The Wall Street Journal is up in arms about it; the Associated Press is building a robot army to fight it. But it turns out online news piracy is at most a $250 million-per-year problem. Just how small is that?
About seven-tenths of one percent of total 2008 newspaper ad revenue of $38 billion. And that's assuming the worrywarts are correct; the $250 million number was provided to the New York Times by the CEO of an anti-news piracy startup Attributor which has an interest in over-estimating the size of the problem.
So solving the piracy problem overnight would do basically nothing to fix the news industry's woes, financially speaking. Strategically, it wouldn't help much, either, since sites that illegally copy wire stories tend to be very low-stakes operations, usually Google spammers trying to make small change via AdSense (see Wired's explanatory chart). More dangerous to newspapers is the explosion in Web outlets that give news without infringing on copyrights (with the possible exception of the Huffington Post, which could stand to dial back its "excerpting" a notch).
UPDATE:Recently departed nytimes.com general manager Vivian Schiller, now at NPR, tells Newsweek that "news is a commodity:"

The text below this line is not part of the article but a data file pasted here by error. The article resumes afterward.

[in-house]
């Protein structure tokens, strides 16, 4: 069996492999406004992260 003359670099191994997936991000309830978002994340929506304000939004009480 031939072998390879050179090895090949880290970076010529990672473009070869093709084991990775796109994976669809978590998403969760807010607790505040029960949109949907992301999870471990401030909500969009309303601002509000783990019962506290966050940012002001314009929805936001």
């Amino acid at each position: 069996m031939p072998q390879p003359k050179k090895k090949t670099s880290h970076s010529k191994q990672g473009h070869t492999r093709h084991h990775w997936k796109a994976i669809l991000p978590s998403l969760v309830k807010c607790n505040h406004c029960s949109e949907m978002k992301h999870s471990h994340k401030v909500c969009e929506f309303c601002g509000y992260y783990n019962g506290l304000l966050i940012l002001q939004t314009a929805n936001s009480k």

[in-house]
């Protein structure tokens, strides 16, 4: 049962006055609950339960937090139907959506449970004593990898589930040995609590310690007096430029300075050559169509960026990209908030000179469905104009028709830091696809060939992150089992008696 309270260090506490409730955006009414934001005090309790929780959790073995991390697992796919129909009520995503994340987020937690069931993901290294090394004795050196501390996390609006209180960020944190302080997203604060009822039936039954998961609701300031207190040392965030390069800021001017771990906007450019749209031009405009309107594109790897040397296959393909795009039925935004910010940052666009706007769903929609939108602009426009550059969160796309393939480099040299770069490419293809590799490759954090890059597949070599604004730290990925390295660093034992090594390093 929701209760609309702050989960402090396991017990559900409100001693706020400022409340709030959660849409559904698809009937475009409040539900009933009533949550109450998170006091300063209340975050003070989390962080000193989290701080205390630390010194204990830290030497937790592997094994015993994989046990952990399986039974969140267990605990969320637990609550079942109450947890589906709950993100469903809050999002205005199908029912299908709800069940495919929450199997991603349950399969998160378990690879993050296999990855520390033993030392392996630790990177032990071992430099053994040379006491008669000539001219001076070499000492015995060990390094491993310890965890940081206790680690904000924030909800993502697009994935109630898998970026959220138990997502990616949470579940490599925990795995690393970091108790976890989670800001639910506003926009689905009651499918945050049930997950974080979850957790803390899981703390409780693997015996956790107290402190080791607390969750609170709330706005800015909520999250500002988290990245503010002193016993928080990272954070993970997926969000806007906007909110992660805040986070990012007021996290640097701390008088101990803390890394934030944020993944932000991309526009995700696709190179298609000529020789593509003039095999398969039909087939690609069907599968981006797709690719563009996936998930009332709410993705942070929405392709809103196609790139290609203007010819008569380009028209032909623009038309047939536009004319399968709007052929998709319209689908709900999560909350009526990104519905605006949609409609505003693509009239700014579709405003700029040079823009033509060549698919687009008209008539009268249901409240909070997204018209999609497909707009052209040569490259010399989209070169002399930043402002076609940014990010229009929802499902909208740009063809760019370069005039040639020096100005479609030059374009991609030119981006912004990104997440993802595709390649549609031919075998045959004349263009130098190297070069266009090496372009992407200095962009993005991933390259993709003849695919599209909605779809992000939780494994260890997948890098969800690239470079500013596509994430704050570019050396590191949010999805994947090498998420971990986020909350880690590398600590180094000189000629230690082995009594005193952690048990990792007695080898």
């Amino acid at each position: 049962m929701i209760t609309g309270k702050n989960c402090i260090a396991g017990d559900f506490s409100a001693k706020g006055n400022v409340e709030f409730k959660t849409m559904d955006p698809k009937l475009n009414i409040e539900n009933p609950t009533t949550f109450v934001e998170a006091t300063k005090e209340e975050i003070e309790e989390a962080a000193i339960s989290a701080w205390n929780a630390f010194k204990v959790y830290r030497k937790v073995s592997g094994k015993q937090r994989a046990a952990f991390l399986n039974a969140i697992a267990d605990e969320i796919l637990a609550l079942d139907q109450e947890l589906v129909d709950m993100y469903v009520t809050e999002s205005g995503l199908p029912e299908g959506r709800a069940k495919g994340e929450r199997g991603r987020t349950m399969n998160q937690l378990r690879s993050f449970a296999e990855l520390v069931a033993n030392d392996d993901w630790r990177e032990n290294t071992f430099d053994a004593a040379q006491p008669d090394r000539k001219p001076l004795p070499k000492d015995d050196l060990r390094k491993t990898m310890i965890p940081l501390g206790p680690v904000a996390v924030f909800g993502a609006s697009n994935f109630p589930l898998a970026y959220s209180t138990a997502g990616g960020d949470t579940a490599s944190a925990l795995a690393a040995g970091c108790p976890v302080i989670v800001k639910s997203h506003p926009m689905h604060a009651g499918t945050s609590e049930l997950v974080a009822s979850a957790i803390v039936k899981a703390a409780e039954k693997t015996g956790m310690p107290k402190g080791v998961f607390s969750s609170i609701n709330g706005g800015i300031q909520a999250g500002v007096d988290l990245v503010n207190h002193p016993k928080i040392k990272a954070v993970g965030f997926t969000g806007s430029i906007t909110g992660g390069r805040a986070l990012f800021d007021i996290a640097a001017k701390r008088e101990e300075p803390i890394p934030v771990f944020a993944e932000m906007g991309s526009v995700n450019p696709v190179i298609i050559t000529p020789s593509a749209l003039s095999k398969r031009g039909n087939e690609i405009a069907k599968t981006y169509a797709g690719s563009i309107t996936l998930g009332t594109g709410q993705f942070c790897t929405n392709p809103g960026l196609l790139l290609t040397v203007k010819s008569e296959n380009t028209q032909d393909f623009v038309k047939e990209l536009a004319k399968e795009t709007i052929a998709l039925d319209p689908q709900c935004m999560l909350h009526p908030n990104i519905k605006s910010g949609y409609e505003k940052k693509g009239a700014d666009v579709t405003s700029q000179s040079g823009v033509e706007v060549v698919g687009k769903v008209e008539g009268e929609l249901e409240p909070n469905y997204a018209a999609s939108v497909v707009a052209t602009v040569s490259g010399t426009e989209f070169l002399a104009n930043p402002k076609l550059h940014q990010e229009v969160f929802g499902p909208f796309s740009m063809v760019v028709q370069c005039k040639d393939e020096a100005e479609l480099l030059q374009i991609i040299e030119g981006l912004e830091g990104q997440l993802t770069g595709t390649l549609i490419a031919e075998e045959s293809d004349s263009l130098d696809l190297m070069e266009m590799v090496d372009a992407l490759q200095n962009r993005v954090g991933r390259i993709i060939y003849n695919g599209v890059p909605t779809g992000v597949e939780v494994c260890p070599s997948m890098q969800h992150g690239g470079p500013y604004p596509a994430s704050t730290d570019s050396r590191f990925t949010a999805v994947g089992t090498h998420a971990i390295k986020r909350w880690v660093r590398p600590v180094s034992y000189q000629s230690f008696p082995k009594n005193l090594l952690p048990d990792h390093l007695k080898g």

I am a staunch believer that people will not in large numbers pay for news content online. It's almost like there's mass delusion going on in the industry-They're saying we really really need it, that we didn't put up a pay wall 15 years ago, so let's do it now. In other words, they think that wanting it so badly will automatically actually change the behavior of the audience. The world doesn't work that way. Frankly, if all the news organizations locked pinkies, and said we're all going to put up a big fat pay wall, you know what, more traffic for us. News is a commodity; I'm sorry to say.
(Disclaimer: Attributor CEO Jim Pitkow once headed Moreover, the syndication company co-founded by Gawker Media chief Nick Denton.)
(Pic via Ioan Sameli)